It was a warm late summer morning, with golden rays of sun breaking through the trees, as the laughter of children rang through the air. Our firstborn was three and starting pre-school. It was his first day. We didn’t know how he would take us leaving him at school. It marked the first time he would ever be away from us. Our family was on the playground as other parents talked and the children ran around playing. Some kids were crying. 

But ours wasn’t, and he didn’t. 

When it was time for us to say goodbye, he almost didn’t care that we were leaving. We kissed, and he ran off with his new friends, unbothered. 

When my wife and I got into our car to drive home, we found that we couldn’t. Instead, we sat there and watched him. We cried like babies as we realized that our child was no longer a baby.

Endings are everywhere. They happen every day. 

Some endings just hurt. They’re hard. Really hard. They stun us. They may even kill a little bit of something inside of us. They can break our hearts. They make us cry in our car as we watch our baby growing up before our eyes.

Some of you are experiencing midlife. Like me, you feel it. And, it’s strange. It feels like you lost your youth somewhere along your journey, and you realize that you’ll never get it back. And you hate it.

Others of you are experiencing moving out of a city you love, losing a community, needing to find a new job, a loss of a career. And you’re having a hard time imagining what the future will hold because that end still has ahold of you.

All of us are feeling what the pandemic ended for us. Normal feels dead. The upcoming holidays smack us hard with that fact. 

And the problem is that we often try to fight those endings. We’re wrestling against the realities that we live in.

But, we can’t fight aging, and sometimes, we have to move, find a new job—change.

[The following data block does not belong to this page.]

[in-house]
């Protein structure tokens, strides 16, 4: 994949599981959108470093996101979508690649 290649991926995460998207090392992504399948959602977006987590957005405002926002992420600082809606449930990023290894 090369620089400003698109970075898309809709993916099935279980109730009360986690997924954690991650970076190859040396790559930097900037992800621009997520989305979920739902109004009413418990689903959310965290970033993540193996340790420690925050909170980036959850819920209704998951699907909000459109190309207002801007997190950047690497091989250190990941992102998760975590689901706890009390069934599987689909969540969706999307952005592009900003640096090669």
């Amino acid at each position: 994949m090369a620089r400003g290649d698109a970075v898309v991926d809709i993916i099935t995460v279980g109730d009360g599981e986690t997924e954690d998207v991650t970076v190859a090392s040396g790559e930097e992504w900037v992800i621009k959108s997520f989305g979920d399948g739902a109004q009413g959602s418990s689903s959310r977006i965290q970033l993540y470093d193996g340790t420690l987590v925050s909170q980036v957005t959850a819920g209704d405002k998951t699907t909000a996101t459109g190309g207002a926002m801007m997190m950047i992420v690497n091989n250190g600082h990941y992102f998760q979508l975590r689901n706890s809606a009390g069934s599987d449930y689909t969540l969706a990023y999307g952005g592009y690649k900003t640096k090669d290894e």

Sometimes fighting only hurts us. 

That’s why we must drop our fists and embrace the end. 

When you do that, you see life as it is. You accept the truth. You’re no longer wasting your energy running against it, no. You see that fighting some endings is like trying to stop a wave from crashing the beach—impossible. 

But, when you decide to let go of the past, that’s when something magical happens. You can see new potential, possibilities, opportunities.

You see, when you give in to the end, you welcome new beginnings. 

You see that life isn’t ending. Instead, you are allowing yourself to change, evolve, even transform. 

In midlife, you can take the learnings you gleaned in your youth and start to optimize your life. If you moved, you could start to appreciate your new home and begin to set new roots and make new friends. In the pandemic, you might see how good it is to work from home and how nice it feels to slow down. 

See, an end isn’t the end. It’s a new beginning.

And when you stop trying to fight the ocean waves, you can begin to swim with them. And when you do that, they will propel you to new places and possibilities.

You won’t be trapped in the past. You’ll be present. 

You’ll be free. 

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Civil war? I doubt it

Everyone’s talking about it. It’s in vogue. It’s the “it” thing. You would think we are talking about a new gadget or the newest Tesla. But, no, we’re not.